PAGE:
Send to

Choose Destination
J Can Chiropr Assoc. 2014 Dec;58(4):444-55.

The clinical and biomechanical effects of fascial-muscular lengthening therapy on tight hip flexor patients with and without low back pain.

Author information

Private Practice, Email:
Department of Kinesiology, McMaster University, 1280 Main Street West, Hamilton, Ontario, L8S 4K1, phone (905) 525-9140 x23004 fax (905) 523-6011


in English, French


Many patients have tight hip flexors with or without low back pain. Manual fascial-muscular lengthening therapy (FMLT) is one commonly used treatment for this population.


Investigate the clinical and biomechanical effects of manual FMLT on tight hip flexor patients with and without low back pain.


A nonrandomized trial, before-and-after experiment with multiple baselines conducted on two different patient populations: 1) Mechanical low back pain patients with tight hip flexors (n = 10) and 2) Asymptomatic group with tight hip flexors (n = 8). Four treatments of manual FMLT were performed on the hip flexor of the two groups of patients over a two-week period. Primary outcome measures over the two-week period were 1) Maximum voluntary trunk flexor and extensor moments, 2) Disability (Roland Morris Disability Questionnaire) and pain (10-cm Visual Analogue Scale), 3) Passive hip extension mobility.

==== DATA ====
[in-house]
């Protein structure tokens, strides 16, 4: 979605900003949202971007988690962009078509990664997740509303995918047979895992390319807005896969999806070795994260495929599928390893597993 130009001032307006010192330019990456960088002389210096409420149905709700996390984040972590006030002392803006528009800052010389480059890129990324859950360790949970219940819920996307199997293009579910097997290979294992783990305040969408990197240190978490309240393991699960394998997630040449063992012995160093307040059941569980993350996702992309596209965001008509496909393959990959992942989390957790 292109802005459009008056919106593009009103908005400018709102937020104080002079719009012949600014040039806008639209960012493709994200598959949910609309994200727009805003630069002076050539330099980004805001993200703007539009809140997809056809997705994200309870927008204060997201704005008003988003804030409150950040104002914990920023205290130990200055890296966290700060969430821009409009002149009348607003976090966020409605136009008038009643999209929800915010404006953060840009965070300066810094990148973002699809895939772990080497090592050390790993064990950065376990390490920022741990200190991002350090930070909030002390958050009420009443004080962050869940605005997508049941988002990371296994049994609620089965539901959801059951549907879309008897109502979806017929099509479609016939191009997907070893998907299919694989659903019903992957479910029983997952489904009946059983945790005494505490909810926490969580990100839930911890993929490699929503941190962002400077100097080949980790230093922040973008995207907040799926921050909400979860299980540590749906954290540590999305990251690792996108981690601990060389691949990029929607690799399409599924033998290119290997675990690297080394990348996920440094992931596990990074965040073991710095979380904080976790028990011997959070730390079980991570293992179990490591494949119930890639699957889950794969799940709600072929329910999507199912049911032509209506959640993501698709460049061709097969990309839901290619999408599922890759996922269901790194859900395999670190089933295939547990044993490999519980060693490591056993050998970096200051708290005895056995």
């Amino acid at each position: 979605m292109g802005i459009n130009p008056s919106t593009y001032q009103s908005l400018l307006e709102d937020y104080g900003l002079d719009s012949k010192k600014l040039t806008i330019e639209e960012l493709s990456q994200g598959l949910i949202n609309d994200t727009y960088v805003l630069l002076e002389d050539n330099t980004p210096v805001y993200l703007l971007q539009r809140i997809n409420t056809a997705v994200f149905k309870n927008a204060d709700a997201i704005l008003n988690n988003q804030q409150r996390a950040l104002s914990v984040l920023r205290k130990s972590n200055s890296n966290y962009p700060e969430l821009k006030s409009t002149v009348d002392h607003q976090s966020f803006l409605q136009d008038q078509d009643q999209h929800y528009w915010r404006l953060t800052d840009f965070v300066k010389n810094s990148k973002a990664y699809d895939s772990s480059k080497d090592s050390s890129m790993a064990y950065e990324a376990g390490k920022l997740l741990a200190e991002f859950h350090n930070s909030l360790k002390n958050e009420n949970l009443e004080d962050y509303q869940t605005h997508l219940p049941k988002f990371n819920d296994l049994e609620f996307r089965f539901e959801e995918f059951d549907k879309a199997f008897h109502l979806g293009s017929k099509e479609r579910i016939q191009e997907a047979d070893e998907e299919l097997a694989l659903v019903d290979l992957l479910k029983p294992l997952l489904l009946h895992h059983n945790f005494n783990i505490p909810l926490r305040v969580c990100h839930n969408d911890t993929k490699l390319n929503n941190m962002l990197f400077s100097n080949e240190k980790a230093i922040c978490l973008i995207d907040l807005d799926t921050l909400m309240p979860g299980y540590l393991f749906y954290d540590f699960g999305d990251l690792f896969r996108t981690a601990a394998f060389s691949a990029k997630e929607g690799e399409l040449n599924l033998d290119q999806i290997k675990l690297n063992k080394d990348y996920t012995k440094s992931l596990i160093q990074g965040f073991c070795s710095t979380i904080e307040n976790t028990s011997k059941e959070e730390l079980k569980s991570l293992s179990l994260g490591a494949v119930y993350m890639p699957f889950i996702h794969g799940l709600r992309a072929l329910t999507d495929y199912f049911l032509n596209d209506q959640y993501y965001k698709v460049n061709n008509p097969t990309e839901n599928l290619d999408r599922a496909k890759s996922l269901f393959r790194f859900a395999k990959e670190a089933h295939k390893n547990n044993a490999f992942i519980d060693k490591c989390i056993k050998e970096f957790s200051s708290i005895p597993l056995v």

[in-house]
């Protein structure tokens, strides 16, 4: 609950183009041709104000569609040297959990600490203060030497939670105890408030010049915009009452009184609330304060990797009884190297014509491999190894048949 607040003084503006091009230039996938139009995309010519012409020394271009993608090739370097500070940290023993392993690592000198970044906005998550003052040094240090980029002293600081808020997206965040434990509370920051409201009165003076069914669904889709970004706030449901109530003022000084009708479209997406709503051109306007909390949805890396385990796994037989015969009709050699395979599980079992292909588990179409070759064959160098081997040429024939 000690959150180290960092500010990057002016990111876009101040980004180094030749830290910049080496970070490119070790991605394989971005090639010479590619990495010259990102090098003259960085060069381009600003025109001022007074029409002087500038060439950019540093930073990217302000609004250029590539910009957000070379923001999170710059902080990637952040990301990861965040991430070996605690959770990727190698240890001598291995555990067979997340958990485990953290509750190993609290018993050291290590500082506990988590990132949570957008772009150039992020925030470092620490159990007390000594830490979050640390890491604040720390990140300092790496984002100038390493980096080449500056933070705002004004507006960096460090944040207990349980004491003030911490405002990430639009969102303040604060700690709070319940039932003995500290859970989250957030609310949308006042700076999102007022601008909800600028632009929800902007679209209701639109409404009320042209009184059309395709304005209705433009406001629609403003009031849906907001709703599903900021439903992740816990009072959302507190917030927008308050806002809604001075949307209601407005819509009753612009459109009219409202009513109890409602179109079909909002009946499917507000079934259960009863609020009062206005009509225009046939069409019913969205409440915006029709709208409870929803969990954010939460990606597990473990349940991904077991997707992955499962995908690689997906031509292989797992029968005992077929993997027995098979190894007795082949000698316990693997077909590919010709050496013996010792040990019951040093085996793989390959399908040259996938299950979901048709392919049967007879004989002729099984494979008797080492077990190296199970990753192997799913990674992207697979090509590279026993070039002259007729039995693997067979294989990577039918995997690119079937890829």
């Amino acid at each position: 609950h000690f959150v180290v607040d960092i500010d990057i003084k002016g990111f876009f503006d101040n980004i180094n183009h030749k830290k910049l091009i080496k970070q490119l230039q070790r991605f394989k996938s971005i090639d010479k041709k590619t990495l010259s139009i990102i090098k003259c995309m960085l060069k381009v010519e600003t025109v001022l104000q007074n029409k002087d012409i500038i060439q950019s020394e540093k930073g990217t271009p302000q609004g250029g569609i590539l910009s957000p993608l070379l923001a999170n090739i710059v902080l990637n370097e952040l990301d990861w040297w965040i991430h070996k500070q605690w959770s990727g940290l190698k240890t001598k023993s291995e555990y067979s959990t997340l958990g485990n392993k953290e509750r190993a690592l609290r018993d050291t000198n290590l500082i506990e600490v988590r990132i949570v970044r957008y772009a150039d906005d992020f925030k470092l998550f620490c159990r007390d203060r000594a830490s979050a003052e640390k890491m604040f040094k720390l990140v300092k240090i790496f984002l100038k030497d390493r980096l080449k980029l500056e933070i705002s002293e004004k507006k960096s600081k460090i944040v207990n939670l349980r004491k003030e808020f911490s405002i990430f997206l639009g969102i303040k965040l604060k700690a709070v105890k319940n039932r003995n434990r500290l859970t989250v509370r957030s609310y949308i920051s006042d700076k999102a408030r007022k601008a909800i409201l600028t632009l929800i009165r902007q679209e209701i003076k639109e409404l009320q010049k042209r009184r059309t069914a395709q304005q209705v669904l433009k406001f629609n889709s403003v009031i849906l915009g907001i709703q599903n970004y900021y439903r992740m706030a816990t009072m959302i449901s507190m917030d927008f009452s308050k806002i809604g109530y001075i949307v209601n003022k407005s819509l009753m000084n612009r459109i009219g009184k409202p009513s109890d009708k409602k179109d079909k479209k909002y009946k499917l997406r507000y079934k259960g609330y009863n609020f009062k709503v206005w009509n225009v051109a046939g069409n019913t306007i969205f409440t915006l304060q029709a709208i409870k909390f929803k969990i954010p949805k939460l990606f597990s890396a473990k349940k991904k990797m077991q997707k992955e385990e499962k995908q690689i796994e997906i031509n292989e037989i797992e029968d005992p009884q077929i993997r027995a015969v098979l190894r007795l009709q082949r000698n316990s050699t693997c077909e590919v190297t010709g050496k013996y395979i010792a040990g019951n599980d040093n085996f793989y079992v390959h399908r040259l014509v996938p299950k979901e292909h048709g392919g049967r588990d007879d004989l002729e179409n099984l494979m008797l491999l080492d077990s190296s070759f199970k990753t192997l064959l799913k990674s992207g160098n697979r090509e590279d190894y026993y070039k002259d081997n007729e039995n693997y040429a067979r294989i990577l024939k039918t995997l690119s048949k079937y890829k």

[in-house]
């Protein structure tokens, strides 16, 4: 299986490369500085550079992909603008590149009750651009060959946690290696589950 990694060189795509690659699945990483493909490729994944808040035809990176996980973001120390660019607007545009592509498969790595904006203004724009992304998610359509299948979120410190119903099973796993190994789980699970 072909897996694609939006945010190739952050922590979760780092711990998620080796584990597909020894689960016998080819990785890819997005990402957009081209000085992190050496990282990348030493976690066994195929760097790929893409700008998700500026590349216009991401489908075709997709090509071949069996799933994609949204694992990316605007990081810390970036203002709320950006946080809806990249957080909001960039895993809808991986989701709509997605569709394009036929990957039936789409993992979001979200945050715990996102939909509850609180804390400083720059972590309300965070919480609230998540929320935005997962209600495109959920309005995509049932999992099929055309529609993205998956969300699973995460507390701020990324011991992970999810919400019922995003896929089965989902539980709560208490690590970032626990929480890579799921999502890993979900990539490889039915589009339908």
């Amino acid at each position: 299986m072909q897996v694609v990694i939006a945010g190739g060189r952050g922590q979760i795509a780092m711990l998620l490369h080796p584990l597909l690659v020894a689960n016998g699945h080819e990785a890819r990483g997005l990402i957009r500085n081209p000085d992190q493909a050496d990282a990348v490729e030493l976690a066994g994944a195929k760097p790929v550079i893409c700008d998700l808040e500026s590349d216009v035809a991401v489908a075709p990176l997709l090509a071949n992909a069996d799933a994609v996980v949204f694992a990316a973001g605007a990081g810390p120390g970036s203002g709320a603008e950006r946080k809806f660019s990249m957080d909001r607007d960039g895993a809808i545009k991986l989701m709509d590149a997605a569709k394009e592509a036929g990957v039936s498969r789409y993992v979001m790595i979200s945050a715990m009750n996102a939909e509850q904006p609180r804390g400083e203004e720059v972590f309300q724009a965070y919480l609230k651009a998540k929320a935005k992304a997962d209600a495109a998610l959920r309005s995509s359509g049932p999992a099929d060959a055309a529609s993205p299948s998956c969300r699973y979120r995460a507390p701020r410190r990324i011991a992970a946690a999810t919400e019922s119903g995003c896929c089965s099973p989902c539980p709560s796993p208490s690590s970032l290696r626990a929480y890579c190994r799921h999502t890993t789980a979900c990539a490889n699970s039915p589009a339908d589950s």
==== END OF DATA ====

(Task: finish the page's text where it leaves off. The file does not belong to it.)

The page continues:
Primary outcome analysis involved within-groups comparisons. Maximum voluntary trunk extension demonstrated increases for the low back pain patients. The low back pain patients demonstrated a small, but significant, reduction in disability and pain. Both groups demonstrated an increase in passive hip extension measurements.


This preliminary study demonstrated interesting results from manual FMLT on two tight hip flexor patient populations with and without low back pain. However, there were several significant limitations from this study, which restrict the ability to generalize the results.


back pain; biomechanics; fascial-muscular; hip flexor; iliopsoas; myofascial; rehabilitation; stretching


Supplemental Content

Full text links

Icon for PubMed Central
Loading ...
Support Center